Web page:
TV Review - Master of None: Season 2
Despite an Indian man who goes to a European country to learn how to cook and meeting a white woman there whom he fancies, this series does not turn into The Hundred-Foot Journey, which is a shame. This big deal is made about Ansari's character, Dev Shah, learning to cook or possibly being a chef. The depiction of that is next to nothing and his pursuit of a possible career in the kitchen is essentially dropped and the character goes back to being as aimless as before.
The second episode "Le Nozze" seems to be a riff on Michael Winterbottom's The Trip where the majority of it is two men eating here and there. Ansari is joined by Eric Wareheim as Arnold, his tall, shaggy friend. The problem is that Ansari and Wareheim are not Steve Coogan and Rob Brydon, which is fine if the comedy or gags can stand independently. This episode is just the two hanging out and Ansari and Wareheim don't have enough to keep us interested in sticking with them without any plot.
The third episode "Religion" is probably the episode that has the potential to be the boldest, as Ansari attacks religion, specifically Islam. In the episode, Dev challenges his parent's beliefs and their practices as Muslim. He in particular goes against their expectations that he himself be a good Muslim and not eat pork, even though he loves eating pork. Unfortunately, Ansari hired his real parents to play his character's parents and his real parents are not the best actors, so when Dev confronts them, he's not able to have the dramatic impact he could have, if he were going up against real actors.
The fourth episode here felt like a waste of time or the show spinning its wheels. The fifth episode starts the season's primary focus of Dev's love affair, though never a physical affair, with an Italian girl named Francesca in Modena who visits Dev in New York when she and her fiancé visit, probably because her fiancé Pino does business there.
John Legend does a very beautiful rendition on piano of the song "Sexy" by Mary J. Blige and Jadakiss on her 1999 album Mary. It sets the mood for the romance about to blossom between Dev and Francesca, but a shot of Dev alone in the back of a cab portends a repeat of last season's bittersweet ending. It's a shot though that is a bit too long and way too indulgent.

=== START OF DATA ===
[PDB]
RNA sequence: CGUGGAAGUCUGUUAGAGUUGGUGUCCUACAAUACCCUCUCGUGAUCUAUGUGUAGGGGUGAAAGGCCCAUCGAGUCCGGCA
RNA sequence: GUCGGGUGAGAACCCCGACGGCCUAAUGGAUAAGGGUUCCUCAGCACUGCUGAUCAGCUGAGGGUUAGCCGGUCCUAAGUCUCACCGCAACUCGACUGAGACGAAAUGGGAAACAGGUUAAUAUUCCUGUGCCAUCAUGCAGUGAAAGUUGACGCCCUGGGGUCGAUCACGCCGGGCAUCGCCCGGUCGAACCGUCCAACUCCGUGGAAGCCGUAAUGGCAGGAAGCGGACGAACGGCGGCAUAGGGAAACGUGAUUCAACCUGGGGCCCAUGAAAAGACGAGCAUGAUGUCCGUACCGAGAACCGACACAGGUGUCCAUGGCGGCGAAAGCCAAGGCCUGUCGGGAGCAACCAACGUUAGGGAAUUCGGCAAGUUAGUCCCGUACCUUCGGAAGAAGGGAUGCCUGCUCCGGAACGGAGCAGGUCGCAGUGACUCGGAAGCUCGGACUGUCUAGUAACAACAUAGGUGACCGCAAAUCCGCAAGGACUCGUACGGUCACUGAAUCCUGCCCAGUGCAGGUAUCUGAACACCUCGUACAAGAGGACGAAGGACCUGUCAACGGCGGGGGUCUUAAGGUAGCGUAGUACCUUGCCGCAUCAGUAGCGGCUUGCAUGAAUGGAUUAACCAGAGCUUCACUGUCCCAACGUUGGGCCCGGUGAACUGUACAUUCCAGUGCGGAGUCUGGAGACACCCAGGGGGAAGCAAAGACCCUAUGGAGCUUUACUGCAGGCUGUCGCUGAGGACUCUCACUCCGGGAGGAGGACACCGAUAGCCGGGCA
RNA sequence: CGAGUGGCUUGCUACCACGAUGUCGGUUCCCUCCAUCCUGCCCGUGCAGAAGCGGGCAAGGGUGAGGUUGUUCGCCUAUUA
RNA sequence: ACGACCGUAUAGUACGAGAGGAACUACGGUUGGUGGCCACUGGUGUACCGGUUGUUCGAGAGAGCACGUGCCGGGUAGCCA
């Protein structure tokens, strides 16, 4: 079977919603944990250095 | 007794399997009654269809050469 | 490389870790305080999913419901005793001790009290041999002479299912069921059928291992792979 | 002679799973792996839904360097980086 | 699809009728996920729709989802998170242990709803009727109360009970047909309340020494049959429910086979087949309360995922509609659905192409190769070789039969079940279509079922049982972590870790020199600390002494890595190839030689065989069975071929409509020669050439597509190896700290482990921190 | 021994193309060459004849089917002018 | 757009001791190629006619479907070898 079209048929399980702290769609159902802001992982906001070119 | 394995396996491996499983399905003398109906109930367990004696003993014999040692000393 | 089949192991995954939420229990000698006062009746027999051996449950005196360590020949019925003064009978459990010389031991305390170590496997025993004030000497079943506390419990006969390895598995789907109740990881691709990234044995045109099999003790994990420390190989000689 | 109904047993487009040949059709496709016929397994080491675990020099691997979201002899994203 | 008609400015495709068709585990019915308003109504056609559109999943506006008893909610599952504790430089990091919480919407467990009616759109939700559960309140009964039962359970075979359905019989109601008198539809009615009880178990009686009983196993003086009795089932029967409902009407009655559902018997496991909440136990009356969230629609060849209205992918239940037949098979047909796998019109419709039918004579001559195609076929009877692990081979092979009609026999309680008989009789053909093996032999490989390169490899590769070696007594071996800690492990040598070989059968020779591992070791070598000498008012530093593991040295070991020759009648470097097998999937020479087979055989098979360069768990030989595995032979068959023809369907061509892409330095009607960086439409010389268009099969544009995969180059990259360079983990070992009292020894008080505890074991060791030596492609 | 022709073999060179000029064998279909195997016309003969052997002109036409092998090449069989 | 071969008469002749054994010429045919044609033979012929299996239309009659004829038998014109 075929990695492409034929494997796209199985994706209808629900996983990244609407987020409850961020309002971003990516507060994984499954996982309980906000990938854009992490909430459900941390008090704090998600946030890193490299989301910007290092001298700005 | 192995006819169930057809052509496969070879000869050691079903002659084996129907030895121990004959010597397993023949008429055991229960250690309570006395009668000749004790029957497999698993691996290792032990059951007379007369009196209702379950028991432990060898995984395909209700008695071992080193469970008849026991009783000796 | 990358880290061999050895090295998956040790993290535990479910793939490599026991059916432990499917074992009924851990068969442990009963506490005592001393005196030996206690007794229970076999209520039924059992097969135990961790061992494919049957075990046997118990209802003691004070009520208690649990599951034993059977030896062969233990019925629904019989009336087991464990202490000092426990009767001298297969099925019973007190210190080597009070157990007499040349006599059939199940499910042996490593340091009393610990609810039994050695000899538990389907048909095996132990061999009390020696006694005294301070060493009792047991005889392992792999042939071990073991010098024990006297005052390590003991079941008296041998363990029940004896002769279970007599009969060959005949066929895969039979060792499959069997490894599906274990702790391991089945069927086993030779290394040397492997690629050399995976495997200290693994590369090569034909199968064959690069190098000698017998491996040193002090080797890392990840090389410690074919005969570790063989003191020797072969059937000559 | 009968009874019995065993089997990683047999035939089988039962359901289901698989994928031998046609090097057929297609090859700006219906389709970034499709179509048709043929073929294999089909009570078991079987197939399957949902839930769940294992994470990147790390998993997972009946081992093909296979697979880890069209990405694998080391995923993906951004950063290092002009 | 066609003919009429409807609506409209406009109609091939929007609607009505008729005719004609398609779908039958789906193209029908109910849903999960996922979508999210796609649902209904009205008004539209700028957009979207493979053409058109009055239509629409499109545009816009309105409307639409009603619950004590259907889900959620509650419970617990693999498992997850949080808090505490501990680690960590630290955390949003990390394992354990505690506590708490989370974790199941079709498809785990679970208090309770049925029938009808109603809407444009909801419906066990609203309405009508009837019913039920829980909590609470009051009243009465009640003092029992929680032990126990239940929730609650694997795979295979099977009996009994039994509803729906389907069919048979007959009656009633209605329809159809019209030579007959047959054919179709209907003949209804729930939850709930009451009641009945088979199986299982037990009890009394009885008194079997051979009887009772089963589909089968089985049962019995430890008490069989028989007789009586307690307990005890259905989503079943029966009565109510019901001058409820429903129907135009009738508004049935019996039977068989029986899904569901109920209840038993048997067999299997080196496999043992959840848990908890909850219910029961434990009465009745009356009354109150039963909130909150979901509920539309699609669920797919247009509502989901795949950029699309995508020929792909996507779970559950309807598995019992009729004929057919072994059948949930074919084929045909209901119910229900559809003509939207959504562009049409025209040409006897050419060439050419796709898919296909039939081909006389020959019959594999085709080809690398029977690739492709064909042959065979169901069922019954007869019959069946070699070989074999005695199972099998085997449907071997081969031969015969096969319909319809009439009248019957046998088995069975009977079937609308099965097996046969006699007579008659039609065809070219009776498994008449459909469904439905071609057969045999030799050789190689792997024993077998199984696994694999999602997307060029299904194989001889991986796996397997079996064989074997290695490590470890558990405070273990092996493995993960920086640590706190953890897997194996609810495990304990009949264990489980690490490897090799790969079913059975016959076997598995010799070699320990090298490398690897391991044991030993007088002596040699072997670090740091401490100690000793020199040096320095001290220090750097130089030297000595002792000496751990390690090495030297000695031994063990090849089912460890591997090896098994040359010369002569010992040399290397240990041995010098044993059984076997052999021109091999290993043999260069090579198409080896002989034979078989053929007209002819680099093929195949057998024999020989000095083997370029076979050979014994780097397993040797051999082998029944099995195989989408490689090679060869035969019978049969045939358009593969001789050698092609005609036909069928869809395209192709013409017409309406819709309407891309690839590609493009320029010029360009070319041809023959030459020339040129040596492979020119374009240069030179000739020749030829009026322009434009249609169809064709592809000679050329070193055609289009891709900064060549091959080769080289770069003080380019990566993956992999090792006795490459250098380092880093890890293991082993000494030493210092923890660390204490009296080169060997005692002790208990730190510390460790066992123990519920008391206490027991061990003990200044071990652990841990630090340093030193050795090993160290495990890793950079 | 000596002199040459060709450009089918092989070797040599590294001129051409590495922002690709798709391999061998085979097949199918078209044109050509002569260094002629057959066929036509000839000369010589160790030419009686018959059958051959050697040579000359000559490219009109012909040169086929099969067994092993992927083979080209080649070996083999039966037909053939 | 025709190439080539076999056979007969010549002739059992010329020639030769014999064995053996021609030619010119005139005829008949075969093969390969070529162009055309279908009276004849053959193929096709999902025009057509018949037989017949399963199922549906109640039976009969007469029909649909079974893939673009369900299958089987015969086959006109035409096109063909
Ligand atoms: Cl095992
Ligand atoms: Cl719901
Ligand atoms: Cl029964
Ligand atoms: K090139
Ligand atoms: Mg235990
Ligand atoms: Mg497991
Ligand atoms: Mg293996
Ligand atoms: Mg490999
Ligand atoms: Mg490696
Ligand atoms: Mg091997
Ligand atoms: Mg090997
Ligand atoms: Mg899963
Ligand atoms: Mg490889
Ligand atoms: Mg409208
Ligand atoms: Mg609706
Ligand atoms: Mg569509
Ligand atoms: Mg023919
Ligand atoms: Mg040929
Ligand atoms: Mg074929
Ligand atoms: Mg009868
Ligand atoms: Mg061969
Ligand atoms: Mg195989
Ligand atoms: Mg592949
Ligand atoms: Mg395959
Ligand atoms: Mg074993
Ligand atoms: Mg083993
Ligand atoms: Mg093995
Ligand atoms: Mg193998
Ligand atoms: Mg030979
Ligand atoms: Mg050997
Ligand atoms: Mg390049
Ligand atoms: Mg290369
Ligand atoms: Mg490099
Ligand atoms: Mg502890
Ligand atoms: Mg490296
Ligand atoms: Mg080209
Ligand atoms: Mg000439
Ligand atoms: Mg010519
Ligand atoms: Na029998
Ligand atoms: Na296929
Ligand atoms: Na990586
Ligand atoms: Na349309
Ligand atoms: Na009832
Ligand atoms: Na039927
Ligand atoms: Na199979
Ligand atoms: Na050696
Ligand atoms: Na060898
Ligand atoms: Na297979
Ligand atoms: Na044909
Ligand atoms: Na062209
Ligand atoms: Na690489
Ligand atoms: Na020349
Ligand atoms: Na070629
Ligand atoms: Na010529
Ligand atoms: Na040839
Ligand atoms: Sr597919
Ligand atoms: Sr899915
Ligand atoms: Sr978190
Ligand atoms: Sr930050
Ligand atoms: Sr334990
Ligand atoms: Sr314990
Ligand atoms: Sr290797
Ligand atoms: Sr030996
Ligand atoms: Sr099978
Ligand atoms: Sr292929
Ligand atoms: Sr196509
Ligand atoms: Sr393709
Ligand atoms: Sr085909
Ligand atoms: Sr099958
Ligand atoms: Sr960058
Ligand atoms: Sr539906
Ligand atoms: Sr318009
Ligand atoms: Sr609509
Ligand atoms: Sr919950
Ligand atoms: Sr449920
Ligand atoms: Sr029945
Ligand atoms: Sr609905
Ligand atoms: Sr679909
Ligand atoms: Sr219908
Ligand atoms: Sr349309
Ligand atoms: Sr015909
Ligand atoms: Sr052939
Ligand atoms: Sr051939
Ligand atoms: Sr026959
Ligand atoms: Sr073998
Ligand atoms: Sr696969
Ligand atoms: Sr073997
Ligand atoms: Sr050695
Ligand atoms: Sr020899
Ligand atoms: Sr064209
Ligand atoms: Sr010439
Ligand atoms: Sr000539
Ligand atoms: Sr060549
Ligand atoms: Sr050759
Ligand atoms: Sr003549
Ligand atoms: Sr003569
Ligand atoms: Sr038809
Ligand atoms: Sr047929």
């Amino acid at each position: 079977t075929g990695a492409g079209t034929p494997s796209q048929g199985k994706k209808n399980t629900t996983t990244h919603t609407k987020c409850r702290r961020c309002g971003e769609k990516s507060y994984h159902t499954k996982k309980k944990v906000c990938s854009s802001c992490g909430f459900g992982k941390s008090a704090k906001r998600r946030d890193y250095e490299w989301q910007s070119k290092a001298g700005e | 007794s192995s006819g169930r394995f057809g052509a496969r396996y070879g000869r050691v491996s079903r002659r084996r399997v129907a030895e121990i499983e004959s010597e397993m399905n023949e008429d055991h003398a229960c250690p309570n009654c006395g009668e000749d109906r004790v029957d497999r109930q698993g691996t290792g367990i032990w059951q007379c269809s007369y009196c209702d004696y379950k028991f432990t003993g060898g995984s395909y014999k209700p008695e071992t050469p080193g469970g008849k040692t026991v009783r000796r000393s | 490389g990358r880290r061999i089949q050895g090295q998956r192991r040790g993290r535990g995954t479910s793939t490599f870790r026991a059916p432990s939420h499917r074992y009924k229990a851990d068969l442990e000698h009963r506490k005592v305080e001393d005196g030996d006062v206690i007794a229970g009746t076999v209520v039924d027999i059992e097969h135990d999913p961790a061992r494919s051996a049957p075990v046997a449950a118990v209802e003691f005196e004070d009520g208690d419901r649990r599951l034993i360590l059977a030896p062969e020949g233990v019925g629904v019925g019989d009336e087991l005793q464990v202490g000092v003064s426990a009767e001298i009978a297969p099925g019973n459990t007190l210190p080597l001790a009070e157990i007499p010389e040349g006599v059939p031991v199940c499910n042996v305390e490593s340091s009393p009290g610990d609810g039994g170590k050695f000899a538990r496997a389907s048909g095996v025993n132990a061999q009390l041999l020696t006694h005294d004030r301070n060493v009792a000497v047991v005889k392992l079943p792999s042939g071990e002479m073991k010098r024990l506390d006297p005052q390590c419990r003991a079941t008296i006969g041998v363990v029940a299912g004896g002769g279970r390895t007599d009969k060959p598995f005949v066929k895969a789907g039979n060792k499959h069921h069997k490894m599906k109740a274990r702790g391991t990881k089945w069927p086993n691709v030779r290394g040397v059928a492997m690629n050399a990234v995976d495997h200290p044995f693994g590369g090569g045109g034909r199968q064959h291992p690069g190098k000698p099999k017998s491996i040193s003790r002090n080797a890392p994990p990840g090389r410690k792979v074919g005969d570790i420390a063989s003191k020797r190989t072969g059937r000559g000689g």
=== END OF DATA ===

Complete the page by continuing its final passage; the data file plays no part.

Speaking of indulgent, the sixth episode "New York, I Love You" is in a way a homage to Emmanuel Benbihy's franchise, which collects short films set in a particular city. This episode consists of three, short films and all but one is good. The middle, short film follows a deaf girl who works at a convenience store and it's brilliant. The girl communicates through sign language and from that, hilarious jokes are crafted. The climactic joke involving children doing ASL was even more brilliant. Sadly, the other, short films in that episode are practically garbage.
The eighth episode "Thanksgiving" is structured similarly to the episode last season "Mornings," which kept returning to the same time of day over the course of several weeks or months. Here, the "Thanksgiving" episode keeps returning to the same holiday over the course of 20 years. Dev spends the Thanksgiving holiday with his friend Denise Watkins and her family starting in the mid 1990's and going to this present year. It charts Denise discovering her sexuality, coming out to her mom and bringing her girlfriend home.
Angela Bassett guest stars as Denise's mom and the episode provides a great platform for her to shine. The episode is almost told exclusively through Bassett's point-of-view. This is at once a blessing and a curse because Bassett is fantastic but in reality the episode should have been told through Lena Waithe's point-of view. Waithe plays Denise. It's just a missed opportunity in the wake of Moonlight, which won the Oscar for Best Picture, to tell a story through the eyes of a black queer character, in this case a lesbian.
In the sixth episode, we get a short film following a random doorman but Ansari and Alan Yang, his co-writer, miss the opportunity to follow Denise. Her girlfriend visits for Thanksgiving, which is the first time the audience sees her. Yet, it would have been nice if we saw how Denise met her girlfriend prior to this, or what Denise went through on days other than the holiday. The episode gives us a lot about her character but does so without Denise's point-of-view. Yet, the eighth episode does utilize New Edition's "Can You Stand the Rain" in a very effective way.
Bobby Cannavale (Will & Grace and Nurse Jackie) co-stars this season as Jeff, a celebrity chef who Dev works with on a TV show. His role was an interesting one. His role coincides with a guest appearance of Raven-Symoné that was compelling on several levels.
Running Time: 30 mins. / 10 eps.
Available on Netflix.